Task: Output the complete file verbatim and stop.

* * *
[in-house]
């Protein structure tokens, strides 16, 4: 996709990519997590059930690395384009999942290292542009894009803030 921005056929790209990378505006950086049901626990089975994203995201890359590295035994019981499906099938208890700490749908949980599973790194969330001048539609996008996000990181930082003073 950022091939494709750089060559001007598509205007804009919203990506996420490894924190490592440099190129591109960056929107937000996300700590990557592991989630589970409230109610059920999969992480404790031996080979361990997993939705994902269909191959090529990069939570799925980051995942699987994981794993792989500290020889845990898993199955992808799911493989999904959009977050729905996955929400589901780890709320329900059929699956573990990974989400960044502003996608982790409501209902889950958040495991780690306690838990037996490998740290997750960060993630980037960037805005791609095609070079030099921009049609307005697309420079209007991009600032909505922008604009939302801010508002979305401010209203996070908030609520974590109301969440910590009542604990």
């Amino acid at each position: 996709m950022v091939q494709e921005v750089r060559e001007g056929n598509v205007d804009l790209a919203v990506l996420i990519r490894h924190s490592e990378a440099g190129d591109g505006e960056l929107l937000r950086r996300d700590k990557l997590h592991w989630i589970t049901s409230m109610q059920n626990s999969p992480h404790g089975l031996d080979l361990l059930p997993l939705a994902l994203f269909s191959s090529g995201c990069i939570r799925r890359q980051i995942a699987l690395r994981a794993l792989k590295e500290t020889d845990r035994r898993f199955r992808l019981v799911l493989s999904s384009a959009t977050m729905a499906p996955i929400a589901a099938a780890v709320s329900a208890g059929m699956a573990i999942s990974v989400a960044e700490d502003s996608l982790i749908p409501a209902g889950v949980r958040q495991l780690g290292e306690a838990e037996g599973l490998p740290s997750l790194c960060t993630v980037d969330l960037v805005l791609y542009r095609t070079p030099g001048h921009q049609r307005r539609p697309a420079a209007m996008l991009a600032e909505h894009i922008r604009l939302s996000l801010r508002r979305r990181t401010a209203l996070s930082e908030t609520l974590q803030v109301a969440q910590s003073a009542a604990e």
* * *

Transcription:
[in-house]
């Protein structure tokens, strides 16, 4: 996709990519997590059930690395384009999942290292542009894009803030 921005056929790209990378505006950086049901626990089975994203995201890359590295035994019981499906099938208890700490749908949980599973790194969330001048539609996008996000990181930082003073 950022091939494709750089060559001007598509205007804009919203990506996420490894924190490592440099190129591109960056929107937000996300700590990557592991989630589970409230109610059920999969992480404790031996080979361990997993939705994902269909191959090529990069939570799925980051995942699987994981794993792989500290020889845990898993199955992808799911493989999904959009977050729905996955929400589901780890709320329900059929699956573990990974989400960044502003996608982790409501209902889950958040495991780690306690838990037996490998740290997750960060993630980037960037805005791609095609070079030099921009049609307005697309420079209007991009600032909505922008604009939302801010508002979305401010209203996070908030609520974590109301969440910590009542604990």
């Amino acid at each position: 996709m950022v091939q494709e921005v750089r060559e001007g056929n598509v205007d804009l790209a919203v990506l996420i990519r490894h924190s490592e990378a440099g190129d591109g505006e960056l929107l937000r950086r996300d700590k990557l997590h592991w989630i589970t049901s409230m109610q059920n626990s999969p992480h404790g089975l031996d080979l361990l059930p997993l939705a994902l994203f269909s191959s090529g995201c990069i939570r799925r890359q980051i995942a699987l690395r994981a794993l792989k590295e500290t020889d845990r035994r898993f199955r992808l019981v799911l493989s999904s384009a959009t977050m729905a499906p996955i929400a589901a099938a780890v709320s329900a208890g059929m699956a573990i999942s990974v989400a960044e700490d502003s996608l982790i749908p409501a209902g889950v949980r958040q495991l780690g290292e306690a838990e037996g599973l490998p740290s997750l790194c960060t993630v980037d969330l960037v805005l791609y542009r095609t070079p030099g001048h921009q049609r307005r539609p697309a420079a209007m996008l991009a600032e909505h894009i922008r604009l939302s996000l801010r508002r979305r990181t401010a209203l996070s930082e908030t609520l974590q803030v109301a969440q910590s003073a009542a604990e």